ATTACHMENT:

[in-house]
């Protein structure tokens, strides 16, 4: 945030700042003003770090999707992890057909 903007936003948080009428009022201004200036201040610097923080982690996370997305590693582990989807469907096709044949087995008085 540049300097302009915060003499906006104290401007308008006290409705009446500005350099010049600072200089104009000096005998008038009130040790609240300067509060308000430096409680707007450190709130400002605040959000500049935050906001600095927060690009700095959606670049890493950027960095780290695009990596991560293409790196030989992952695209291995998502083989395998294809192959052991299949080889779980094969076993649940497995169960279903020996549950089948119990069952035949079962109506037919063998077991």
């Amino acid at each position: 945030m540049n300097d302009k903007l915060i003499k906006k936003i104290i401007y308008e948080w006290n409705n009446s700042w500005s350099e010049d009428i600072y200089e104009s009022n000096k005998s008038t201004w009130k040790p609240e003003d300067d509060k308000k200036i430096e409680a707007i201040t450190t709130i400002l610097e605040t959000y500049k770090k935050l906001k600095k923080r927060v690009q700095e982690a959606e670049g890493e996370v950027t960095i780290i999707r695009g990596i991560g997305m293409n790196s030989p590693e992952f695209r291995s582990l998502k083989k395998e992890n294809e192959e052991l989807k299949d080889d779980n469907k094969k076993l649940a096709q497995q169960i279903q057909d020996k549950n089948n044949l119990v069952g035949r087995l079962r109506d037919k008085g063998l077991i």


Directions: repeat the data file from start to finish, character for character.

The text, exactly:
[in-house]
């Protein structure tokens, strides 16, 4: 945030700042003003770090999707992890057909 903007936003948080009428009022201004200036201040610097923080982690996370997305590693582990989807469907096709044949087995008085 540049300097302009915060003499906006104290401007308008006290409705009446500005350099010049600072200089104009000096005998008038009130040790609240300067509060308000430096409680707007450190709130400002605040959000500049935050906001600095927060690009700095959606670049890493950027960095780290695009990596991560293409790196030989992952695209291995998502083989395998294809192959052991299949080889779980094969076993649940497995169960279903020996549950089948119990069952035949079962109506037919063998077991």
């Amino acid at each position: 945030m540049n300097d302009k903007l915060i003499k906006k936003i104290i401007y308008e948080w006290n409705n009446s700042w500005s350099e010049d009428i600072y200089e104009s009022n000096k005998s008038t201004w009130k040790p609240e003003d300067d509060k308000k200036i430096e409680a707007i201040t450190t709130i400002l610097e605040t959000y500049k770090k935050l906001k600095k923080r927060v690009q700095e982690a959606e670049g890493e996370v950027t960095i780290i999707r695009g990596i991560g997305m293409n790196s030989p590693e992952f695209r291995s582990l998502k083989k395998e992890n294809e192959e052991l989807k299949d080889d779980n469907k094969k076993l649940a096709q497995q169960i279903q057909d020996k549950n089948n044949l119990v069952g035949r087995l079962r109506d037919k008085g063998l077991i």